Russian hackers behind the egregious Medibank cyberattack have released another batch of deeply personal medical information after days of silence.
Four files containing 1,496 records were published on the dark web on Sunday, a Medibank spokeswoman confirmed.
123 records are from previously published files.
Lists included in the data include people with chronic medical conditions such as heart disease, diabetes and anemia, as well as people with cancer and mental illness.
“We are conducting further analysis of the files today to determine their accuracy. Previously released files do not match our records,” a Medibank spokeswoman said.
It comes just a week after the hackers demanded a $15.6 million ransom for the return of millions of customer records.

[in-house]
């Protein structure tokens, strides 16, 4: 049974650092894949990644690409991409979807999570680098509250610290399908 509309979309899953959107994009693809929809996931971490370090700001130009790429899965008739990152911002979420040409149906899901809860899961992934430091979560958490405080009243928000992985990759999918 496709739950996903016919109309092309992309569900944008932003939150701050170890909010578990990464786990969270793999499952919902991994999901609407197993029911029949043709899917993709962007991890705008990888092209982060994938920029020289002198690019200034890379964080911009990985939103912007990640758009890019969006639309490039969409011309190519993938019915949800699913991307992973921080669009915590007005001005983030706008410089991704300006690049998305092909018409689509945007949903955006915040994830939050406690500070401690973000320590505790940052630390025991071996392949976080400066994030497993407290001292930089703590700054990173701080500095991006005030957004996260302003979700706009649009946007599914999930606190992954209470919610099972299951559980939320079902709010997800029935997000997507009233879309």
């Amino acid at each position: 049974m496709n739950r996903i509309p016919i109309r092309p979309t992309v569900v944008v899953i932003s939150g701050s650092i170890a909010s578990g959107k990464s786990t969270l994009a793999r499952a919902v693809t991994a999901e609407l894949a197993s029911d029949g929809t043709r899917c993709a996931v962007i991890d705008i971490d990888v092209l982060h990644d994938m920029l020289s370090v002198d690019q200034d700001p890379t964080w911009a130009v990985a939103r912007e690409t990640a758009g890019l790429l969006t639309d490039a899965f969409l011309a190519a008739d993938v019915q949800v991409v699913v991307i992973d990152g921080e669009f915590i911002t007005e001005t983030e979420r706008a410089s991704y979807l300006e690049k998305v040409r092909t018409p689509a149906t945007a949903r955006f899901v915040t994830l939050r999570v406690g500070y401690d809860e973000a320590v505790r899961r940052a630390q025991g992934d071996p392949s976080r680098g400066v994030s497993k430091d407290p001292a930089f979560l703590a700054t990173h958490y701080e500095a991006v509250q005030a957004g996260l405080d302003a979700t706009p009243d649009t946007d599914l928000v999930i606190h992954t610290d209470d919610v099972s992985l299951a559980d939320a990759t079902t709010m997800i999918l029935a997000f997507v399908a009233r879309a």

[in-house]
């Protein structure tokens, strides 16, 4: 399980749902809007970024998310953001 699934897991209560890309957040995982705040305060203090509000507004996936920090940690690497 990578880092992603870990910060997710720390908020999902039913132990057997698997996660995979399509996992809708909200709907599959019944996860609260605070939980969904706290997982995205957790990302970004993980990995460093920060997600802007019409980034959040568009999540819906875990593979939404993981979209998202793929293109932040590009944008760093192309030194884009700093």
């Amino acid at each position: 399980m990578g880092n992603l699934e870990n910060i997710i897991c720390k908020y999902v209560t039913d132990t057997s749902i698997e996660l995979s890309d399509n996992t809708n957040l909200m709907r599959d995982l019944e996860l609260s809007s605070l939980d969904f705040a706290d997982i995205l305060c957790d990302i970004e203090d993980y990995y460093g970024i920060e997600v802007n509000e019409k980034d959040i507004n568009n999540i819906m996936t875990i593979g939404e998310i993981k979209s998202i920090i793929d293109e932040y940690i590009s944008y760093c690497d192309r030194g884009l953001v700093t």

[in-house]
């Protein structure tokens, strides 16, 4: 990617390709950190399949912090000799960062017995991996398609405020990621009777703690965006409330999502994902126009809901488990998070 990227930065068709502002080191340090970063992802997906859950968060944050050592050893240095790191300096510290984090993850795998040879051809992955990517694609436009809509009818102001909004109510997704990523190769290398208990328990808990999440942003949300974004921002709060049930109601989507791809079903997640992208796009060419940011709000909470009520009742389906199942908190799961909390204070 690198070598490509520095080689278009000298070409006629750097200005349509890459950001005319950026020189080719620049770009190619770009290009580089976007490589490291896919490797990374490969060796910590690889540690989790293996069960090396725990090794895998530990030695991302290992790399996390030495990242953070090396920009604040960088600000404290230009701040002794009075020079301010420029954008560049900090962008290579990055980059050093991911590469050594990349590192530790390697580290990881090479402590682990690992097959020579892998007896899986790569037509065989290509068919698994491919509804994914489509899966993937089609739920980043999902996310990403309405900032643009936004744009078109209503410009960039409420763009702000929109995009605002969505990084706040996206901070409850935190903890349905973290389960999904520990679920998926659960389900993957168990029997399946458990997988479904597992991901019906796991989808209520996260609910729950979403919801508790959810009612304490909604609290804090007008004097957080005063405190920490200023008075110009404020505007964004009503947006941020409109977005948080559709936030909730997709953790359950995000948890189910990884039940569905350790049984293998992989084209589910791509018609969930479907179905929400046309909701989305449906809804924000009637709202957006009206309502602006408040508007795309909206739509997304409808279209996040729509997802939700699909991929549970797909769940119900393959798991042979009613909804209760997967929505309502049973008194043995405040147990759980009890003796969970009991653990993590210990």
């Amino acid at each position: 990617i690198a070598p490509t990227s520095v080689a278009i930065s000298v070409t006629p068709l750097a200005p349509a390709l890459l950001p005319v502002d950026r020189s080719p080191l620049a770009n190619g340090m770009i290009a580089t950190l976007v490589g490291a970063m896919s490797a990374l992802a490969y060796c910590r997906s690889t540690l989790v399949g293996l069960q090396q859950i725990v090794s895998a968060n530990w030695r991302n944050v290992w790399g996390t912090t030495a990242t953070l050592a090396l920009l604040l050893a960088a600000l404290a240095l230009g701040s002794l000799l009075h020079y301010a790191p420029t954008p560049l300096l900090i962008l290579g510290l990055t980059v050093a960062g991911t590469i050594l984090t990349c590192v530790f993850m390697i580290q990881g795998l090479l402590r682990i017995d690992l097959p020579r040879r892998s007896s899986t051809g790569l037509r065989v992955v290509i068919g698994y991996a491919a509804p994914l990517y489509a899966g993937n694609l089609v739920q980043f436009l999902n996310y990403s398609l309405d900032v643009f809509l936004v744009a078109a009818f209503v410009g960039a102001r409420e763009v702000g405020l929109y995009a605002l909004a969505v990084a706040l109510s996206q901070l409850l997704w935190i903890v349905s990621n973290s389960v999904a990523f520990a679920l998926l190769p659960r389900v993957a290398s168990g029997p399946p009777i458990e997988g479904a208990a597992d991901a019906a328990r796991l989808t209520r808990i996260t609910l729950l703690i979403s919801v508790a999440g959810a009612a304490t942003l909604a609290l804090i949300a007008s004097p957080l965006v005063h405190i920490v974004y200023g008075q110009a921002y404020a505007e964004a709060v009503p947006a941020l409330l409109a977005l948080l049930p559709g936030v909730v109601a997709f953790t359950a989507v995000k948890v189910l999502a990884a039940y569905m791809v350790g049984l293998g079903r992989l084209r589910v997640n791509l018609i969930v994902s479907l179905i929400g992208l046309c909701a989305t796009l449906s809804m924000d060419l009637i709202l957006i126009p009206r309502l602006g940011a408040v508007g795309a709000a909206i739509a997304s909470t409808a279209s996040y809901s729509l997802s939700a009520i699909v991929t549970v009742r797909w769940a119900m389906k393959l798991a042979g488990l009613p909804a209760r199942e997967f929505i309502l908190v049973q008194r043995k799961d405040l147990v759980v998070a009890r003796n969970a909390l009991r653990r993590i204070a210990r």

The health insurance does not want to pay the sum.
The Medibank spokeswoman made it clear that the persons named in the data were not necessarily the person being treated, but the policyholder.
“The person who received the treatment could be their partner in the policy or a relative – and the policyholder may not be aware that their partner or relative was receiving treatment,” the spokeswoman said.
Medibank CEO David Koczkar said anyone downloading the data is “committing a crime” and reiterated that the company is doing everything it can to support customers.
“We will continue to support all people affected by this crime through our Cyber Response Support Program,” Koczkar said.
These include support for mental health and well-being, identity protection and measures in the event of financial hardship.
“If customers are concerned they should contact our Cybercrime Hotline, our Mental Health Hotline, Beyond Blue, Lifeline or their GP.”
Australian Federal Police (AFP) Commissioner Reece Kershaw said last week authorities had identified Russian cybercriminals as “likely” culprits behind the breach.
AFP and the Foreign Signals Intelligence Agency are working together to apprehend the hackers.
Originally published when Russian hackers behind the Medibank cyberattack released thousands more records